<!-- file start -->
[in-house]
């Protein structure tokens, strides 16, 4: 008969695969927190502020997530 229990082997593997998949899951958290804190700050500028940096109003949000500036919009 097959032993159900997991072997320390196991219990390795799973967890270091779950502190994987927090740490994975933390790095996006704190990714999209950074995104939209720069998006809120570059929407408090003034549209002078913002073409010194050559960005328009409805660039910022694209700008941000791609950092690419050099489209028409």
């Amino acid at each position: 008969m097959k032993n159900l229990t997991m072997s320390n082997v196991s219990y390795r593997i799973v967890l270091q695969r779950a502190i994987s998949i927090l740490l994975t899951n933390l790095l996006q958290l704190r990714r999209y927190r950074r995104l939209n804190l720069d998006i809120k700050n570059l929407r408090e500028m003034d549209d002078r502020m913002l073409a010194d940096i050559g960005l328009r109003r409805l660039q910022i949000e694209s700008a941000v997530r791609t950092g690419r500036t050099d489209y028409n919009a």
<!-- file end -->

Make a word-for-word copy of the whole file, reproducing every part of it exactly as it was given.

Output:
[in-house]
């Protein structure tokens, strides 16, 4: 008969695969927190502020997530 229990082997593997998949899951958290804190700050500028940096109003949000500036919009 097959032993159900997991072997320390196991219990390795799973967890270091779950502190994987927090740490994975933390790095996006704190990714999209950074995104939209720069998006809120570059929407408090003034549209002078913002073409010194050559960005328009409805660039910022694209700008941000791609950092690419050099489209028409």
């Amino acid at each position: 008969m097959k032993n159900l229990t997991m072997s320390n082997v196991s219990y390795r593997i799973v967890l270091q695969r779950a502190i994987s998949i927090l740490l994975t899951n933390l790095l996006q958290l704190r990714r999209y927190r950074r995104l939209n804190l720069d998006i809120k700050n570059l929407r408090e500028m003034d549209d002078r502020m913002l073409a010194d940096i050559g960005l328009r109003r409805l660039q910022i949000e694209s700008a941000v997530r791609t950092g690419r500036t050099d489209y028409n919009a």